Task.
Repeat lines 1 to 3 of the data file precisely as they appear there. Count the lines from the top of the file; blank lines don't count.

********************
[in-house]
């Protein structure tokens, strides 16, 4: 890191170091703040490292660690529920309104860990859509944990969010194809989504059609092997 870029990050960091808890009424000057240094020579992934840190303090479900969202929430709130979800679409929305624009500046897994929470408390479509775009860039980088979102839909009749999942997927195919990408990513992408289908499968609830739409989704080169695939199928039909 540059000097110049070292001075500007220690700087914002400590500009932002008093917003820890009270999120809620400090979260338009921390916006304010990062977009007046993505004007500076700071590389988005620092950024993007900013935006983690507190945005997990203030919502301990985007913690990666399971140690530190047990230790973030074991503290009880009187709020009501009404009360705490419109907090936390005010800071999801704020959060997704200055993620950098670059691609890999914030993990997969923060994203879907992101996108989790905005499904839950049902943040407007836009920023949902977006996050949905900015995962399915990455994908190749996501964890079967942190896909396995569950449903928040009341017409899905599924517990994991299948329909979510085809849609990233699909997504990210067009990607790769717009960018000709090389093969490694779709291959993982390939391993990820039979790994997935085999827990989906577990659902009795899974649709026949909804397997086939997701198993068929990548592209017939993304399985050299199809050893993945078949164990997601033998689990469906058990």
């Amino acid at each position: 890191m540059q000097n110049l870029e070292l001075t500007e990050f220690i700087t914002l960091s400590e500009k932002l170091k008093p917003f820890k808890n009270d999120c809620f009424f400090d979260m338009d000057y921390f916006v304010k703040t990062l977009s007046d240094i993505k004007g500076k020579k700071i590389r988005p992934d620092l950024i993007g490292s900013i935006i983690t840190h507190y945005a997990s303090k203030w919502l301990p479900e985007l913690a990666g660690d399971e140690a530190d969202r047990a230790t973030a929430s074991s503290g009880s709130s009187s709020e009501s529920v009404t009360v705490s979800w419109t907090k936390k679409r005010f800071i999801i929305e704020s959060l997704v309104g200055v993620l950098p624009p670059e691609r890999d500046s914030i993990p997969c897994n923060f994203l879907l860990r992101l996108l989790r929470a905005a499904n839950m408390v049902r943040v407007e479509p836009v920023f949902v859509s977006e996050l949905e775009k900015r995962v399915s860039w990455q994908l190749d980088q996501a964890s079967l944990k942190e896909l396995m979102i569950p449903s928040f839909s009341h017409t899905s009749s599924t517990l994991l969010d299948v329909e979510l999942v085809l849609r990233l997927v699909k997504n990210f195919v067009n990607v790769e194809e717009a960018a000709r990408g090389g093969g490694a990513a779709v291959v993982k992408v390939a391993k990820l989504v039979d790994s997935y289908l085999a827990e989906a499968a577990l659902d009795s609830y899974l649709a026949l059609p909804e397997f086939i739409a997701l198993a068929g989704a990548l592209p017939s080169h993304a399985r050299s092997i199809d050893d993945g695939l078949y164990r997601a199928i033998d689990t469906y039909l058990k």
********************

[in-house]
């Protein structure tokens, strides 16, 4: 890191170091703040490292660690529920309104860990859509944990969010194809989504059609092997 870029990050960091808890009424000057240094020579992934840190303090479900969202929430709130979800679409929305624009500046897994929470408390479509775009860039980088979102839909009749999942997927195919990408990513992408289908499968609830739409989704080169695939199928039909 540059000097110049070292001075500007220690700087914002400590500009932002008093917003820890009270999120809620400090979260338009921390916006304010990062977009007046993505004007500076700071590389988005620092950024993007900013935006983690507190945005997990203030919502301990985007913690990666399971140690530190047990230790973030074991503290009880009187709020009501009404009360705490419109907090936390005010800071999801704020959060997704200055993620950098670059691609890999914030993990997969923060994203879907992101996108989790905005499904839950049902943040407007836009920023949902977006996050949905900015995962399915990455994908190749996501964890079967942190896909396995569950449903928040009341017409899905599924517990994991299948329909979510085809849609990233699909997504990210067009990607790769717009960018000709090389093969490694779709291959993982390939391993990820039979790994997935085999827990989906577990659902009795899974649709026949909804397997086939997701198993068929990548592209017939993304399985050299199809050893993945078949164990997601033998689990469906058990």
């Amino acid at each position: 890191m540059q000097n110049l870029e070292l001075t500007e990050f220690i700087t914002l960091s400590e500009k932002l170091k008093p917003f820890k808890n009270d999120c809620f009424f400090d979260m338009d000057y921390f916006v304010k703040t990062l977009s007046d240094i993505k004007g500076k020579k700071i590389r988005p992934d620092l950024i993007g490292s900013i935006i983690t840190h507190y945005a997990s303090k203030w919502l301990p479900e985007l913690a990666g660690d399971e140690a530190d969202r047990a230790t973030a929430s074991s503290g009880s709130s009187s709020e009501s529920v009404t009360v705490s979800w419109t907090k936390k679409r005010f800071i999801i929305e704020s959060l997704v309104g200055v993620l950098p624009p670059e691609r890999d500046s914030i993990p997969c897994n923060f994203l879907l860990r992101l996108l989790r929470a905005a499904n839950m408390v049902r943040v407007e479509p836009v920023f949902v859509s977006e996050l949905e775009k900015r995962v399915s860039w990455q994908l190749d980088q996501a964890s079967l944990k942190e896909l396995m979102i569950p449903s928040f839909s009341h017409t899905s009749s599924t517990l994991l969010d299948v329909e979510l999942v085809l849609r990233l997927v699909k997504n990210f195919v067009n990607v790769e194809e717009a960018a000709r990408g090389g093969g490694a990513a779709v291959v993982k992408v390939a391993k990820l989504v039979d790994s997935y289908l085999a827990e989906a499968a577990l659902d009795s609830y899974l649709a026949l059609p909804e397997f086939i739409a997701l198993a068929g989704a990548l592209p017939s080169h993304a399985r050299s092997i199809d050893d993945g695939l078949y164990r997601a199928i033998d689990t469906y039909l058990k």